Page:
Forest Hills’ Musical Genius Julie Mandel At 99
Legendary Composer Shares A Lifetime of Memories
By Michael Perlman
If one had to compose a “who’s who” in the world of music, Forest Hills’ nonagenarian Julie Mandel Dachs (born 1923), a composer, lyricist, pianist and singer, would communicate measures and achieve a record.
At age 99, she and her multigenerational audiences take immense pride in her over 400 songs, including 18 scores for musicals and revues, as well as string quartets, solo piano works, chamber music and art songs that she created. Her versatile repertoire not only consists of musical theater and classical compositions, but pop music, children’s songs and opera, and has become a magnet for performances by diverse artists and ensembles.
“Age is Just a Number” is one of her numerous compositions this year. “The more things you love, the happier you are. Pursue the things that give you pleasure, such as art and music,” said Mandel, as a message for younger generations, after emphasizing the importance of remaining active in an interview.
Underway is an Off-Broadway revue by Eric Krebs, with a working title “Happy Birthday Julie,” to commemorate her 100th birthday. It will feature her musical works and is scheduled for September 12 at Theater 555 at 555 West 42nd Street.
Flushing Town Hall bandleader and longtime musician and friend Carol Sudhalter performed Mandel’s compositions in numerous concerts, and in October 2022, a revue consisting of her music was also held there.
Some of Mandel’s composition highlights are “I Fell in Love Last Night” (circa 1937), “Second Honeymoon” in Material For A Revue (prior to 1945 in L.A.), “Five O’ Clock Feeling” in “Everybody’s Moving Uptown” (circa 1945 in NYC), “Once In A Lifetime” (1950), “Miss Seedless Raisin” (1953), “The Princess and the Shepherd’s Daughter” for “Pari and the Prince” (1967), “Love Is A Two-Part Invention” for “2” Score (1978) and “Miracles Do Happen!” for “Le Grand Café” (1980), based on the lives of Impressionist painters Monet, Renoir and Degas. An example of a children’s song with an intriguing ring is “Pizza” (1976).
Among Mandel’s closest supporters are her son Josh, as well as their friend, Mary Kunicki. “Julie’s dynamic personality and commitment to composing and cataloging her life’s work keep her going strong,” Kunicki said.
Mandel is also continuing to cultivate her talents by pursuing a book of her original lyrics.
“Just looking at the lyrics I think will be very interesting,” she said.
Kunicki added, “Each stands alone as a work of poetry or a short story, and there’s magic behind the language and how she weaves these rhymes and reasons.”
Mandel served as concert director of Long Island Composers’ Alliance. She said, “I’ve written a lot of classical music that’s been performed all over. I also wrote a show called ‘Subway Suite’ (2000) about a day on the subway.” Initially, it was a suite of songs for voice and a string quartet. “A quartet sang a group of my Subway Suite songs, and a Queens College professor asked why don’t I expand it into a whole show, so I did, and it was performed there with a big cast,” she continued. Not far away, “I Wish, I Wish, I Wish,” her one-act opera took place at New York’s Thalia Theatre, and her chamber works were performed at Queens College and Hofstra, and by the American Chamber Ensemble.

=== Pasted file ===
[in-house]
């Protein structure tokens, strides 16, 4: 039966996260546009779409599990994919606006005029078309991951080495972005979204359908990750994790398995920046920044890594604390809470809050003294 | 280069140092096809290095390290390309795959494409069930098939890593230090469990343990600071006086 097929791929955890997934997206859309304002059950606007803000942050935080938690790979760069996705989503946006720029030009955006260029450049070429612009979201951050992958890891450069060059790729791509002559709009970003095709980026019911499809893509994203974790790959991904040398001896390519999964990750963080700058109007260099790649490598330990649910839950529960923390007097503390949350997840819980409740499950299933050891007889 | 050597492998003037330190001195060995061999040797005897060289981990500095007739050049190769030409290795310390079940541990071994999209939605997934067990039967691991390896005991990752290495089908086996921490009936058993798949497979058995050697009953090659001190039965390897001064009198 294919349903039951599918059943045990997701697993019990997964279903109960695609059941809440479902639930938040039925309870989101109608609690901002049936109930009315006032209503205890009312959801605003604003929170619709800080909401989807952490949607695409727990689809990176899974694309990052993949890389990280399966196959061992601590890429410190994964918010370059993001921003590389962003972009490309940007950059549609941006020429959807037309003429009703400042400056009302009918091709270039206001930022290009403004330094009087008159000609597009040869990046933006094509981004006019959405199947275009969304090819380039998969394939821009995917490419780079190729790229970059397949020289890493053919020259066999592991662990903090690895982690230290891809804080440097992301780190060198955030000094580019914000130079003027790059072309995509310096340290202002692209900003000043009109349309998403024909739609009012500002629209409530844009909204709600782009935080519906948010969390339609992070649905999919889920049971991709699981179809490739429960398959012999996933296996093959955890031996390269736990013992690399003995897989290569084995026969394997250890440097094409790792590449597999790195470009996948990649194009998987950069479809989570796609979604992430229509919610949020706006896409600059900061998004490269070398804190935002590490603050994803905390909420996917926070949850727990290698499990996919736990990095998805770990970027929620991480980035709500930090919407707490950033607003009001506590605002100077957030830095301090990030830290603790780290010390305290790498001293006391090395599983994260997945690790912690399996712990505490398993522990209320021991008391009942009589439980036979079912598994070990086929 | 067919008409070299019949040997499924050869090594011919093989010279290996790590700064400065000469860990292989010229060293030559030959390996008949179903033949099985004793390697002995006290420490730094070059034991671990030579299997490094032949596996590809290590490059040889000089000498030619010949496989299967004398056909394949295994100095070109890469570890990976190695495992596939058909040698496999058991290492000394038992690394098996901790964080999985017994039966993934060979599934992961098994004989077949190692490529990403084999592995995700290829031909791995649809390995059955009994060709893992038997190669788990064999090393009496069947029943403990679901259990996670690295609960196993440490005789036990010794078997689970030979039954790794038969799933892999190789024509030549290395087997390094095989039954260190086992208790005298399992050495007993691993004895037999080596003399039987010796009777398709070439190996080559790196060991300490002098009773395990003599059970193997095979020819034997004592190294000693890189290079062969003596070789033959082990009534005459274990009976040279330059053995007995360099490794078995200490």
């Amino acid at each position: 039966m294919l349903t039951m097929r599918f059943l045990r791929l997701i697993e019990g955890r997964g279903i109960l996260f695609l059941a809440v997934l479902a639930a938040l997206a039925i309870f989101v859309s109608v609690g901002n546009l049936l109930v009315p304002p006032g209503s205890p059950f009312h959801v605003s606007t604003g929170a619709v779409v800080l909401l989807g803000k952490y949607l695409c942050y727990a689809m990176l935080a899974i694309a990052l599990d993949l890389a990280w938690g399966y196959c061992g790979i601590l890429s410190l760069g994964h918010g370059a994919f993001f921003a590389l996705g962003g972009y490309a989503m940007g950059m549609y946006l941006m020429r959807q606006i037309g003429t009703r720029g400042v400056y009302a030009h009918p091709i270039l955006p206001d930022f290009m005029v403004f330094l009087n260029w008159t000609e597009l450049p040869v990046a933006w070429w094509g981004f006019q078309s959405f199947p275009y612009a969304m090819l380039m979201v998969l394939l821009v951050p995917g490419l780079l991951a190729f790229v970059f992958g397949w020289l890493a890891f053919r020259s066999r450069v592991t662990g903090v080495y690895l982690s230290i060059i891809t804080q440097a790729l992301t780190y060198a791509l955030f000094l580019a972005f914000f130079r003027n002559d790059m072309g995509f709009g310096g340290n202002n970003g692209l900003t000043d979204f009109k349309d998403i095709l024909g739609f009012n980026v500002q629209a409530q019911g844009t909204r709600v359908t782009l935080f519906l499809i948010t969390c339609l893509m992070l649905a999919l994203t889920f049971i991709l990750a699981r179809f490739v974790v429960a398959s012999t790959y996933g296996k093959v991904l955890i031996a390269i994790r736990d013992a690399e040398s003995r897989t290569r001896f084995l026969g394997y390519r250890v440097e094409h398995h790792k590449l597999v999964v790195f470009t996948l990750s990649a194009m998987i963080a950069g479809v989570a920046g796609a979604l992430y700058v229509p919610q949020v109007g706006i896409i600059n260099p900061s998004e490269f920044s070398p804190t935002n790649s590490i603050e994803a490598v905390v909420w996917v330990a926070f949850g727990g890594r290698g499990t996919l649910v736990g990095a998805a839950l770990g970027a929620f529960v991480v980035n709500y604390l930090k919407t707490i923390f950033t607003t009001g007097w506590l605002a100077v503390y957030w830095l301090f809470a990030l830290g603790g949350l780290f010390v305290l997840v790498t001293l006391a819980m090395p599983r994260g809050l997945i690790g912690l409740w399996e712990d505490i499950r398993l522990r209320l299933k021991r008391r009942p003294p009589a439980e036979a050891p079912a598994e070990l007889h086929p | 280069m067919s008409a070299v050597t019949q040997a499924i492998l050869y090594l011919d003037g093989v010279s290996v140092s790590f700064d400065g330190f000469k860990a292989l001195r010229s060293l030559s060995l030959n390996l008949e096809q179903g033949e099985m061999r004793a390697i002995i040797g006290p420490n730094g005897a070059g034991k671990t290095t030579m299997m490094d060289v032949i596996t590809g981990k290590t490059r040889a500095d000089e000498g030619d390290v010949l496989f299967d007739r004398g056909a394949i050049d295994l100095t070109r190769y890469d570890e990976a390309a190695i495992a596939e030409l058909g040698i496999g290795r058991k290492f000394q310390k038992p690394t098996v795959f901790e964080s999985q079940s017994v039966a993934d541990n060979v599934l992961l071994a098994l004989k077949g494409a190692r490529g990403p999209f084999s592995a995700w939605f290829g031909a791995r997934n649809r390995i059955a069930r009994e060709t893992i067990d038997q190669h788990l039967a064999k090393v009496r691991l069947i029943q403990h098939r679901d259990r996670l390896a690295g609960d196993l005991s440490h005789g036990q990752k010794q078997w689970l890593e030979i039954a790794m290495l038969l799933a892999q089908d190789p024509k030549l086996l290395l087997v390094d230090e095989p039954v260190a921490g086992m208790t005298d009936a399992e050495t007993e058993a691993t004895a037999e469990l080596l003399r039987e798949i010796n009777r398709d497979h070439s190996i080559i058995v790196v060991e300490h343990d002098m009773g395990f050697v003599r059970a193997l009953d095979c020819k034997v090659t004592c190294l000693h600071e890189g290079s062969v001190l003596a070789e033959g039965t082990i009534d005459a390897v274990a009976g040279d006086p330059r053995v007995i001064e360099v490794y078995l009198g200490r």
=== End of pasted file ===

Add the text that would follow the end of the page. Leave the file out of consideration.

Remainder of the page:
Mandel also considers being a member of New York Women Composers Inc. very valuable. “Nothing is more inspiring to a composer than the opportunity to have your work played, and those are the opportunities NYWC provides for countless women composers, with their many concerts,” she said.
In the early 1950s, Mandel lived at Campus Hall Apartments on Jewel Avenue and 150th Street. Since 1957, she has resided in a Colonial home with Victorian influences, and with its wooden floors, stained glass and archways, it is one of the earliest outside Forest Hills Gardens.
If she is not entertaining family and friends on her Gilbert Cabinet Grand piano, which her cousin Evelyn gifted to her in the 1950s, or accessing her music library, she is likely sitting in her music studio, where much magic originates. She focuses on digital technologies, including Overture with MOTU’s Digital Performer and varied software instruments.
With warmth, charm and a sense of humor, Mandel proudly shared a lifetime of intriguing and inspiring recollections. She sat comfortably in her living room, among garden paintings that include a depiction of her house, which were all produced by friends. She glanced around and said, “Everything in here is so full of memories and love. When I make friends, for some reason, they all turn out to be artists.”
One of Mandel’s countless brilliant compositions is “The Things You Love,” where her poetic lyrics are a commonality: ‘The things you love, Belong to you. Have you a fav’rite star above? Well, that’s yours, too! The music that sings its way, into your heart, The painting that thrills you, May be a priceless work of art, But they belong to you, Music, priceless work of art, Even stars above. All yours, for love.”
Mandel explained her motivations. “I never was one to just sit and write a song. It was always part of a project for a show, and right now I need a project to get me going.” She finds music to be therapeutic in every way and often writes in the daytime. As for lyrics, she said, “Sometimes I solve lyric problems in the middle of the night. I keep a pencil and paper near my bed.”